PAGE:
People reading Atta’s work for the first time might have to flip through a couple of pages to discover Atta’s gift, evident in Tolani’s humourous narration of events and Atta’s unpredictability and descriptive power. From the book title you’d think swallowing drugs or being a drug mule is the main plot, but it’s just an episode in the book, another on Tolani’s list of troubles. Swallow’s unpredicatable plot line and unpredictable ending doesn’t make Swallow stirring or confusing, it makes it somewhat unsatisfying.
READ Everything Good Will Come by Sefi Atta - My Thoughts

[Image via CafeAfricana]

January 21, 2009

10 Questions for Onyeka Nwelue | Author Interview

Onyeka Nwelue's debut novel The Abyssinian Boy, published by Dada Books will be in bookstores soon. The Book Launch will hold at The National Library, Yaba on the 24th of January, 2009 by 12 noon. The book launch is open to the general public, so try to be there.

Onyeka has been so busy with preparations, I could only interview him via email. Enjoy!

1) Tell us how you felt when you held a copy of your book
ON: I felt like no one existed, except me and the book. I wanted to cry. I wanted to hold anyone I saw and say, ‘Na me write this. You don read am. You fit write am?’ (Laughs)

2) Who would you say are your literary influences?
ON: I have a lot of influences. Wole Soyinka was my earlier influence. At the moment, I look to Salman Rushdie, Arundhati Roy and Ian McEwan. Mr. McEwan makes British writing seem unBritish; anyone can connect with his humour. Roy and Rushdie just shaped Indian writing in English. And they are fantastic!

3) Tell us about The Abyssinian Boy.
ON: The Abyssinian Boy is my own tale about people navigating between cultures; it’s my take on the things I like, the way I want the world to look like, because in my opinion, I believe that a writer’s work is his own imagination of the world and how he would want it to look like. It’s a simple story about a child who gets haunted by a ghost, how he gets inflicted with a brain illness and the struggle of alienation.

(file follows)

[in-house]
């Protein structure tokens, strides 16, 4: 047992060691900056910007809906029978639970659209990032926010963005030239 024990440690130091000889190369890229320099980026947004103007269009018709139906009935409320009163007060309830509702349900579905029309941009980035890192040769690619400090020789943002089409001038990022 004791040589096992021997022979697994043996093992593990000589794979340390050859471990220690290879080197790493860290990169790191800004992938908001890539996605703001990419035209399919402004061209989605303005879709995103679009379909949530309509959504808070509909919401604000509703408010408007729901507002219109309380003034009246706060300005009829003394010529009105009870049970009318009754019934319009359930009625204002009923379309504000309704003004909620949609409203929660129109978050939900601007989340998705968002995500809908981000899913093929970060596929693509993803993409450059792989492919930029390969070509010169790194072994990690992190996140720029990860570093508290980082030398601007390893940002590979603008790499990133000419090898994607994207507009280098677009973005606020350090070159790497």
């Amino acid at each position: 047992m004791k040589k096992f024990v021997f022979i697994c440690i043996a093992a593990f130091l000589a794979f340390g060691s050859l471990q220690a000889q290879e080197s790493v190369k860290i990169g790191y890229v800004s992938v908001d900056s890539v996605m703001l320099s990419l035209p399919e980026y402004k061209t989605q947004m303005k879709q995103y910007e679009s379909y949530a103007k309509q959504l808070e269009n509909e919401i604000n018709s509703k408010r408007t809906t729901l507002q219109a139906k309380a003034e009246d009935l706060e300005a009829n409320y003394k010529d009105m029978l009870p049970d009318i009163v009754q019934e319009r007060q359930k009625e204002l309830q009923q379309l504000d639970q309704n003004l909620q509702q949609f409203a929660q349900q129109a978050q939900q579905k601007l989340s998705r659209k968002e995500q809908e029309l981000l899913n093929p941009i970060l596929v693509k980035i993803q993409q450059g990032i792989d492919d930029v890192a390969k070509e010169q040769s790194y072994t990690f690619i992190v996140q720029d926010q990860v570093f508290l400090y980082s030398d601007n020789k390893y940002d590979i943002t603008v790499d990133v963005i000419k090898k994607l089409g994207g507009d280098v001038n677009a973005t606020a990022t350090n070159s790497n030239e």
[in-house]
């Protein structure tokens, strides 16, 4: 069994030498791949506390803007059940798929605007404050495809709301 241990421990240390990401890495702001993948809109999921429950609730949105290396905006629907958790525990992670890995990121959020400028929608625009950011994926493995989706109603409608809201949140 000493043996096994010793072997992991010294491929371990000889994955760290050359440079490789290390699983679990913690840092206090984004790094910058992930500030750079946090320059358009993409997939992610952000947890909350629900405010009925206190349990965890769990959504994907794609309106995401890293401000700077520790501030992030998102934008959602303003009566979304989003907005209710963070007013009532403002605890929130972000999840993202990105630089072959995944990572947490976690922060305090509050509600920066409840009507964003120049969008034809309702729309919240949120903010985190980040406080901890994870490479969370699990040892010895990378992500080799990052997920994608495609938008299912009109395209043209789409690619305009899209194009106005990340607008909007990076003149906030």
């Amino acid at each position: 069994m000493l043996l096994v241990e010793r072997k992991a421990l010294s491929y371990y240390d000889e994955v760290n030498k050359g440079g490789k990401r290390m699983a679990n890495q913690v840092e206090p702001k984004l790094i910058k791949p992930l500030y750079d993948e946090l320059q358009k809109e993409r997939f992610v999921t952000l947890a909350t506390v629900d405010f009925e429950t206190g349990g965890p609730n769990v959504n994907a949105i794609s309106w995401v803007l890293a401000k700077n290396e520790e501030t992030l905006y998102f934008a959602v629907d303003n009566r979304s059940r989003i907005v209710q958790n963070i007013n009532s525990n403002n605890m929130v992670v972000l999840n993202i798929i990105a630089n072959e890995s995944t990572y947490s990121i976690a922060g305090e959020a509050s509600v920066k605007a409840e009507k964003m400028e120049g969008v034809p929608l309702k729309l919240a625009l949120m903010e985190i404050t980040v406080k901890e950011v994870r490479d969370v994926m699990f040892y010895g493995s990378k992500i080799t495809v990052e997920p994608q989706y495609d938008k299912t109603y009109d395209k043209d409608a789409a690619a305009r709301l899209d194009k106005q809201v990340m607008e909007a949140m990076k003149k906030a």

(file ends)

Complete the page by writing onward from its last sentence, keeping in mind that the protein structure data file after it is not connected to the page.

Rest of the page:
4) You’re twenty-one. I know a lot of your peers who live solely for parties, girls, booze and getting a college degree. What helped you focus on this project some people might consider intimidating, emotion sapping, time consuming and “boring”?
ON: (Laughs) I also ‘live’ for parties, girls, booze and a college degree. But the thing is that I don’t let those things distract me from my ‘profession’. This is what I want to do for eternity- writing full-time. And yes, writing a novel could be ‘boring’ for some writers as they have said, but for one single moment, I never felt bored writing my novel, delving into the world of the dwarves, watching David frown and smile, seeing Swathi make her jams everyday and Vimala ‘sashaying’. I wouldn’t agree with the claim that writing a novel is intimidating, emotion sapping and time consuming; I think you can say that when you are forced to write. No one can do that to me. I’m always true to myself and follow my heartbeat.

5) Writers all over the country often ask how to get published, what’s your answer to that question now?
ON: My answer is that they should persevere and be patient. I know this is an old clichéd saying, but I think that’s that.

6) What do you think about self-publishing, knowing its ill effects and given that it helped Helon Habila get his book noticed?